European Medicines Agency (EMEA)Finalising a review of the safety of clobutinol-containing cough medicines in the European Union (EU), the European Medicines Agency (EMEA) concluded that the risks of these medicines are greater than their benefits and recommended that the marketing authorisations for these medicines be withdrawn throughout the EU.

Medicines containing clobutinol are available without a prescription in a number of EU Member States for the short-term treatment of irritable, non-productive cough (where the patients do not cough up any phlegm or mucus). Most of these medicines were marketed by Boehringer Ingelheim under the tradename Silomat.

The review of clobutinol-containing medicines was started in September 2007, following the suspension of the marketing authorisations for these medicines by the German competent authority, because preliminary results of a study indicated that the use of clobutinol was linked to side-effects affecting the heart. After Germany had informed the EMEA about the suspension, the Committee for Medicinal Products for Human Use (CHMP) started reviewing the safety of these medicines to reach a conclusion on whether the regulatory actions taken by Germany should be implemented throughout the EU.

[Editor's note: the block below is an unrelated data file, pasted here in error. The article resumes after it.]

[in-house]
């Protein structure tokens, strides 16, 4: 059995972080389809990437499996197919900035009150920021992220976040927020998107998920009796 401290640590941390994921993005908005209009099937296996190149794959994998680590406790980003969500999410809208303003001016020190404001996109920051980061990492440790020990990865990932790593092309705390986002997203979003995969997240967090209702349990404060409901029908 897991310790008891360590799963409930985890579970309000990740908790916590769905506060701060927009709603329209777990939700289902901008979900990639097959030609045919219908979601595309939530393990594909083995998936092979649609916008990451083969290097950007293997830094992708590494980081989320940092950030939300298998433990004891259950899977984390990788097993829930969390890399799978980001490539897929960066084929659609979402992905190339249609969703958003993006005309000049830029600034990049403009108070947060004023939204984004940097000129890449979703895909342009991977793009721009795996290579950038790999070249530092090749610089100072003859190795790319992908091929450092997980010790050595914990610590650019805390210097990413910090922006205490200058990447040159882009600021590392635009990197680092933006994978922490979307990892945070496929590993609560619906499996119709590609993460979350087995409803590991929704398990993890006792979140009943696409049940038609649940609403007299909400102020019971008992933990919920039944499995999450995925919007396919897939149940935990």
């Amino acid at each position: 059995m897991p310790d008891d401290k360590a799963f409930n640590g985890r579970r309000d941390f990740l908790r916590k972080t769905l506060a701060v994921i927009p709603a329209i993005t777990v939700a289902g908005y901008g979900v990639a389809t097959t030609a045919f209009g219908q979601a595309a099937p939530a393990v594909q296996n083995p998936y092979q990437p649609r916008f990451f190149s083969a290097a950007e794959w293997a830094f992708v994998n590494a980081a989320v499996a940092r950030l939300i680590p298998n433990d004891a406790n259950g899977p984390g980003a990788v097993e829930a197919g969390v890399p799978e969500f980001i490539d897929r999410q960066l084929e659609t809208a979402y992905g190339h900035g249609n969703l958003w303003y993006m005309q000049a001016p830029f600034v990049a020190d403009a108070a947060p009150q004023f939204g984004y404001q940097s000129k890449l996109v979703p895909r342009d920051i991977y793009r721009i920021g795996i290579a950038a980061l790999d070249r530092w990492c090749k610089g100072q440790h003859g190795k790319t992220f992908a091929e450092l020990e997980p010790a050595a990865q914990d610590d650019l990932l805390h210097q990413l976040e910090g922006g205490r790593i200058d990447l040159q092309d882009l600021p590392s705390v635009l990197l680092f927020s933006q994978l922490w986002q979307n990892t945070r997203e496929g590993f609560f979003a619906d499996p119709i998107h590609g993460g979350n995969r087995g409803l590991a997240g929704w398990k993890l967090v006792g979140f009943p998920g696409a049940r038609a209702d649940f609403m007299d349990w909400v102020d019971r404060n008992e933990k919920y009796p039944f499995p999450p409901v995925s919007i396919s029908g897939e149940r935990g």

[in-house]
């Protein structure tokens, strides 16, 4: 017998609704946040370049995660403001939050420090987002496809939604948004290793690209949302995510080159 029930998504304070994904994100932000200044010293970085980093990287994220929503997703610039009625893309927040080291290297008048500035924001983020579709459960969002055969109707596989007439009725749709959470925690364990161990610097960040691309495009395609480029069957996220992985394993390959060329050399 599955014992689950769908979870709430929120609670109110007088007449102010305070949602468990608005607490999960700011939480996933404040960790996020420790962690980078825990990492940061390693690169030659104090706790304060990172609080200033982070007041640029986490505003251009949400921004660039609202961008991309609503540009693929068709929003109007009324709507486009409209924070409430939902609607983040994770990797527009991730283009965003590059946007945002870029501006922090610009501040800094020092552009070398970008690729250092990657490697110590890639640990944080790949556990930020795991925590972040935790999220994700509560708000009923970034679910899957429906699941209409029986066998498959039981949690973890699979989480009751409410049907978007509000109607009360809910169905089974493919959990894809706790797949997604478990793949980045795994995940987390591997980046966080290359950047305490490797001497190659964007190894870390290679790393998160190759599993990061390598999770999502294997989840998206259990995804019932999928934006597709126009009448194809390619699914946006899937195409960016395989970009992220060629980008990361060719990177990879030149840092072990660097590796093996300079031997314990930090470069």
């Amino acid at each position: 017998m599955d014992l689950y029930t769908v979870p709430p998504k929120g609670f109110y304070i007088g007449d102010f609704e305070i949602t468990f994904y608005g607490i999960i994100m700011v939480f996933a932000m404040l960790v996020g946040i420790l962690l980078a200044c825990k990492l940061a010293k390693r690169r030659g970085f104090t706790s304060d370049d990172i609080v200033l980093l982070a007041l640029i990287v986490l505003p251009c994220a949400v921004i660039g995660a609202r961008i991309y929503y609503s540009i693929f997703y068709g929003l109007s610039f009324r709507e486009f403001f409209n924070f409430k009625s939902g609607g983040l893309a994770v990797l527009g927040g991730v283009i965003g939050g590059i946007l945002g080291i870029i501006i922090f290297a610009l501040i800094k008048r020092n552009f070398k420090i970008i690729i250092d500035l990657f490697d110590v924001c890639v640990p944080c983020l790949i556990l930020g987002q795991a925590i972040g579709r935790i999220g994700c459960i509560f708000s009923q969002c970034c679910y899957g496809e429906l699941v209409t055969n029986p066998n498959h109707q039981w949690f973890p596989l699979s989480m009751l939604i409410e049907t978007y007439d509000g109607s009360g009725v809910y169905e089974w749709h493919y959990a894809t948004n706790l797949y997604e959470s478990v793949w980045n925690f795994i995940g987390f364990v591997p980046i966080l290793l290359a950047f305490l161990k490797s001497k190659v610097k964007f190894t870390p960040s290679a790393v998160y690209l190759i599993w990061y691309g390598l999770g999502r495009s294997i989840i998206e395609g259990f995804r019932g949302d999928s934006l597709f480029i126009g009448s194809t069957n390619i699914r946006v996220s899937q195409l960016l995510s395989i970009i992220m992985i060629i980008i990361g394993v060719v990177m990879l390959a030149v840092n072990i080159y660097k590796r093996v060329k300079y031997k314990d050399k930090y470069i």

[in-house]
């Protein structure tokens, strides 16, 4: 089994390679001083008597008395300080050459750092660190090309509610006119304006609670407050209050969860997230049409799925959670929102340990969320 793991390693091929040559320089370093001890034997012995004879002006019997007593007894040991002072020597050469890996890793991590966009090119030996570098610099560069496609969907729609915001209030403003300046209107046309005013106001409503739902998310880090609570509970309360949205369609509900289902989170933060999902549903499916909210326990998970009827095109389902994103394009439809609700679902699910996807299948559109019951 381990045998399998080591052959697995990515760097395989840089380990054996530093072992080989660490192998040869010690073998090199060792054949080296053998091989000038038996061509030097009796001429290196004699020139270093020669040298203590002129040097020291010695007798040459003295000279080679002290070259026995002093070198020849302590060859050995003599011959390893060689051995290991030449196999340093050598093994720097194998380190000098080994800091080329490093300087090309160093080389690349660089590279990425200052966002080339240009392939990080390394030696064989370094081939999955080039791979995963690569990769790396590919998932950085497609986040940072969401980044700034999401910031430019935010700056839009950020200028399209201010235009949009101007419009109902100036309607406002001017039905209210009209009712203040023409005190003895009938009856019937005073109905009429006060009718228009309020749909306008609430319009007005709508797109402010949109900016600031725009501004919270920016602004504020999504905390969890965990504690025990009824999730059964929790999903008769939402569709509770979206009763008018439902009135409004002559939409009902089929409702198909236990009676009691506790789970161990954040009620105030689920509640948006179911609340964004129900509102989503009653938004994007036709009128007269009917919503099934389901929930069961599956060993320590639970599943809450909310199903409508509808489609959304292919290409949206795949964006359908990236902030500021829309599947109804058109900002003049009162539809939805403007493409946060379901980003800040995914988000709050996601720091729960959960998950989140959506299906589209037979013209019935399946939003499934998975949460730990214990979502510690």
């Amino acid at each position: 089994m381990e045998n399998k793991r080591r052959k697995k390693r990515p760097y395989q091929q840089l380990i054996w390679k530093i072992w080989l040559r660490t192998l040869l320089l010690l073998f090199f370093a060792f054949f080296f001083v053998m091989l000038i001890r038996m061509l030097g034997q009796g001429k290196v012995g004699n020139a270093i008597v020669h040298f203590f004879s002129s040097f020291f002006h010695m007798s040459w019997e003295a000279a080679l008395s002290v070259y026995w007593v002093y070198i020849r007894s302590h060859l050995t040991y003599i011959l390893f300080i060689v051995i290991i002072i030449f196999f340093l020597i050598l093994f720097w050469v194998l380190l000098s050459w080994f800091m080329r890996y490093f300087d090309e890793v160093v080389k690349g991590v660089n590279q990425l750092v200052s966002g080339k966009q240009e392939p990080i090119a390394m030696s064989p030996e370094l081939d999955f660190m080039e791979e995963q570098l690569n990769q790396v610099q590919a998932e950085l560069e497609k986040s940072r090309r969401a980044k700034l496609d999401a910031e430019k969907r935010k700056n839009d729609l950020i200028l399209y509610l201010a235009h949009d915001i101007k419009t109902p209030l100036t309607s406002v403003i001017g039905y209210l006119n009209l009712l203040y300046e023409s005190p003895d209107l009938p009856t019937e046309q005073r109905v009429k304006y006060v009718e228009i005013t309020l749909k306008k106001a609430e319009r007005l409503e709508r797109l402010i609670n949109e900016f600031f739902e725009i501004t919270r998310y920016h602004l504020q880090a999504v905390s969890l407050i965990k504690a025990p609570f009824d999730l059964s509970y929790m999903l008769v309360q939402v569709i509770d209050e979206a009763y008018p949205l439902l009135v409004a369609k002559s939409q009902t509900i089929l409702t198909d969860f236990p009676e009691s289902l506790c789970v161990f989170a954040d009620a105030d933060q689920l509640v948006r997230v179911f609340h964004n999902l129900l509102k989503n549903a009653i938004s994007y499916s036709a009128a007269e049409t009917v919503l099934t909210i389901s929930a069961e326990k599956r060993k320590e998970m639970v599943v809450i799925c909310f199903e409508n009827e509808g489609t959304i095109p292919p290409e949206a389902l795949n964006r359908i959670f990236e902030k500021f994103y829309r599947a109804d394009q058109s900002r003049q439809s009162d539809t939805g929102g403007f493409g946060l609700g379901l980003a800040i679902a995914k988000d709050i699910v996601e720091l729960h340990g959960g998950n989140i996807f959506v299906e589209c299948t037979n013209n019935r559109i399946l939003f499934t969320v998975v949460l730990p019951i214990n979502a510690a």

Having considered all available evidence, the CHMP concluded that the use of clobutinol is associated with a risk of prolongation of the 'QT interval': this can affect the heartbeat, and is known to be linked to fainting and disruption of the heart rhythm, especially when taken in higher doses. In the light of these findings and because clobutinol is used to treat a common complaint for which alternative treatments are available, the CHMP considered that the benefits of these medicines do not outweigh their risks. The CHMP therefore recommended the withdrawal of the marketing authorisations of all clobutinol-containing medicines in the EU.

The CHMP opinion will now be sent to the European Commission for the adoption of a decision, applicable in all EU Member States.

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